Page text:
Aviation Archaeologist & Author
Hello. I'm Graham Lewis and I'm an Aviation Archaeologist. I have a passion for aviation history and am a leading authority on aircraft crashes in Devon and Cornwall.
I have spent nearly 30 years researching and investigating crash sites in the region and in that time I have acquired a vast collection of aircraft artefacts and photographs which are displayed at the RAF Memorial Museum at Davidstow Moor, Cornwall. The collection at the museum has drawn praise from guide book authors and visitors.
I have made it my mission to provide a lasting and worthwhile memorial to all the airmen from around the globe who lost their lives in crashes in the Westcountry. I was a key person in establishing a permanent memorial at Morchard Bishop, in mid-Devon, to the crews of two Halifax bombers that crashed after colliding during a wartime night exercise.
I also helped establish a similar memorial at Manley Bridge on the Grand Western Canal, Tiverton, to the memory of the two-man crew of a Canberra jet bomber which crashed there in 1961.
I frequently give group talks and often loan artefacts to school for history lessons, always making sure that the school understands that the children should be able allowed to engage and handle the objects. I also enjoy painting and many of my pictures appear in my books.
I live in Penzance, Cornwall with my wife Lizzie. As well as aviation, I also have a passion for healthy eating and I work with Lizzie at Whole Again Communities, a charity initiative to ensure that even those with very little can still eat good food.
Aviation archaeology in the South West has been sparse and many sites were totally ripped apart and not recorded in the 1960s and early 70s. I set up a group called South West Aviation Historical Society which allowed me, with the permission from the MOD, to carry out digs and research artefacts found, to uncover the stories of the aircrew who perished in these air crashes.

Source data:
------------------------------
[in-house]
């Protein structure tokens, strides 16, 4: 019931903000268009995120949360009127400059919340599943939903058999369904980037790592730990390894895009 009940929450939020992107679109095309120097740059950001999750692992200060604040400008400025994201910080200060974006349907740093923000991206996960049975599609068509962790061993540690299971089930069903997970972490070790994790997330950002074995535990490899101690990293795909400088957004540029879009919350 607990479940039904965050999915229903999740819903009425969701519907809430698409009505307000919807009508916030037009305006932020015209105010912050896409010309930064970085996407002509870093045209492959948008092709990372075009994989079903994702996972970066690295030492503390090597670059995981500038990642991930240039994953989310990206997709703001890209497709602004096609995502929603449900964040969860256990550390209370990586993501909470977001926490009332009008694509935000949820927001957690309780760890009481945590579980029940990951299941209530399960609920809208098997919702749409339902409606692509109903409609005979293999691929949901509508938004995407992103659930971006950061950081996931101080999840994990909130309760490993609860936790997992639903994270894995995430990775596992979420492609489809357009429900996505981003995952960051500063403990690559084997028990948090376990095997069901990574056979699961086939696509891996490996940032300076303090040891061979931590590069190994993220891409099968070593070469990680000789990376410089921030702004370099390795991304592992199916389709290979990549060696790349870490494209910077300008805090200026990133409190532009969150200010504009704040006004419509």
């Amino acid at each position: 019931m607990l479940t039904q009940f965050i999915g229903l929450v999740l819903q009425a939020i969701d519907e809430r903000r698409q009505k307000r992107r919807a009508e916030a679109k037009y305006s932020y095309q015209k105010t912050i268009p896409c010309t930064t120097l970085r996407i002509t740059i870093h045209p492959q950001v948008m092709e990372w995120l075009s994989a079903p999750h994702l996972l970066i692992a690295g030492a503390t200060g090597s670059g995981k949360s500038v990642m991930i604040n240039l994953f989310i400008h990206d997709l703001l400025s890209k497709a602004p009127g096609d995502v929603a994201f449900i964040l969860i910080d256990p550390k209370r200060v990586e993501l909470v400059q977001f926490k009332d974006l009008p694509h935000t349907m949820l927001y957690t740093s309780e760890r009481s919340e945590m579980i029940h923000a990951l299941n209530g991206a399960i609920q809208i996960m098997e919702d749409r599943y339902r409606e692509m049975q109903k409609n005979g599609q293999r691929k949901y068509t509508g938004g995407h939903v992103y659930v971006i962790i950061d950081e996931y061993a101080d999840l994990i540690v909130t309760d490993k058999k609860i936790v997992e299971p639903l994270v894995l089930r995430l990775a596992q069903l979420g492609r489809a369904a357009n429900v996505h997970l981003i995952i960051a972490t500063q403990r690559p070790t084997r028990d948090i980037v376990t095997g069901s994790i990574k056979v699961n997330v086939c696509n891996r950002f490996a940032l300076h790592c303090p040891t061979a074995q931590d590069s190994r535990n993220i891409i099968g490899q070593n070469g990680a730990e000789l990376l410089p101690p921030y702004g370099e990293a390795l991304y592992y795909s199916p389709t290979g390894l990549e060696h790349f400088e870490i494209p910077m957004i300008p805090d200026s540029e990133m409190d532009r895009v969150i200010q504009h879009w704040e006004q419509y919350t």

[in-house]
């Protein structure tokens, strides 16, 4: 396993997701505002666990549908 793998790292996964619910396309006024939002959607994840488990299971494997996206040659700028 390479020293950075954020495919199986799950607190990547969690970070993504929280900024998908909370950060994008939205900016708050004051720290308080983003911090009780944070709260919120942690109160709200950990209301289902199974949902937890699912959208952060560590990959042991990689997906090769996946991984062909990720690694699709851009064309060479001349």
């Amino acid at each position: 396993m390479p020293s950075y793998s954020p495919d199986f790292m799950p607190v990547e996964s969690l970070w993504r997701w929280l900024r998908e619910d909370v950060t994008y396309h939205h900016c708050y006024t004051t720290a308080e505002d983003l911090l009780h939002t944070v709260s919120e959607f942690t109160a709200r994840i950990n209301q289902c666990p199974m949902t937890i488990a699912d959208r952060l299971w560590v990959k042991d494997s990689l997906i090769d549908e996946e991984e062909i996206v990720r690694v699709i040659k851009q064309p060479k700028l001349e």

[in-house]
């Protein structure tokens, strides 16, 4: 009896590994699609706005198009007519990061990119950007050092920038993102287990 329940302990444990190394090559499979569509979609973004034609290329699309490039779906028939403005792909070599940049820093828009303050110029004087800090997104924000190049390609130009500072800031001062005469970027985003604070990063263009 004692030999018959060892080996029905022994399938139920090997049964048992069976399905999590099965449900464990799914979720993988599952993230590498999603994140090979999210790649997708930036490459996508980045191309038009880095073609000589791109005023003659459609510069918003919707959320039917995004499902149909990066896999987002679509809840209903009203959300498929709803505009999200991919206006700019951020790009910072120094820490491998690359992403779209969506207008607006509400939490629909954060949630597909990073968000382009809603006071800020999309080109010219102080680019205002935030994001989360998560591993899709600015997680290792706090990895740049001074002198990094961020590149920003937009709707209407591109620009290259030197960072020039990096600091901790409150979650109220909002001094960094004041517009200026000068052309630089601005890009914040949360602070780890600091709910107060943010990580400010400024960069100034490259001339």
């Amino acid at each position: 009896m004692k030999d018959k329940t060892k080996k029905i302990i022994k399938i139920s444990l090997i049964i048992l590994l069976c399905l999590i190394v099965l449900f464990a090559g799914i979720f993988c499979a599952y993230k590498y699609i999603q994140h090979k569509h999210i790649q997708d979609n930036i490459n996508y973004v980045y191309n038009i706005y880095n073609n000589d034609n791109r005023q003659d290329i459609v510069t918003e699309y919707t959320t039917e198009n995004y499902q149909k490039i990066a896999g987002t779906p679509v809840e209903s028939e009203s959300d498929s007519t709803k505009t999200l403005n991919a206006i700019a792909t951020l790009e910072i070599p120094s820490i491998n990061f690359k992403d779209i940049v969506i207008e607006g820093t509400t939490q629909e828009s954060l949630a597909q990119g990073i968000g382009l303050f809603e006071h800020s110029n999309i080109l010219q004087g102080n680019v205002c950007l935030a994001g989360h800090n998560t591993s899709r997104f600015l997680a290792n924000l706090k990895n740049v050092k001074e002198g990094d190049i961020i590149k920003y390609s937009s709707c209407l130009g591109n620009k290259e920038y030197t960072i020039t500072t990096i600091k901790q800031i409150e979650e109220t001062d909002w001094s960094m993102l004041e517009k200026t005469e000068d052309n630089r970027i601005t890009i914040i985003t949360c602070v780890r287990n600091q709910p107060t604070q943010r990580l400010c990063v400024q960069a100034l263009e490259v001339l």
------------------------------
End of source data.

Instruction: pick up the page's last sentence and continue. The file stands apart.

I am available for talks within communities, clubs and schools, so please get in touch, if you're interested.
'Wings Over Dartmoor' is clearly a comprehensive and well-researched record of military aircraft crashes over Dartmoor and the fringes of the National Park; it is a testament to your dedication that you have managed to create such an interesting piece of work, which is a fitting epitaph to those airmen who lost their lives. I have no doubt that it will be of huge interest to those who may have lost family or friends, providing them with information they may not have been aware of previously.
Very much in the 'self-published' mode, this gem of a book records the story behind two Luftwaffe bombers that crashed on the island of Lundy, off the Devon coast in 1941.
Although modest in size at 32 pages plus cover, this local history work covers a most interesting story and tells it extremely well.
I really enjoyed Eagles on Lundy, as although it isn't a glossy book with high print run production values, it's very well put together and is 'grass roots' history at its very best. Accordingly it's highly recommended.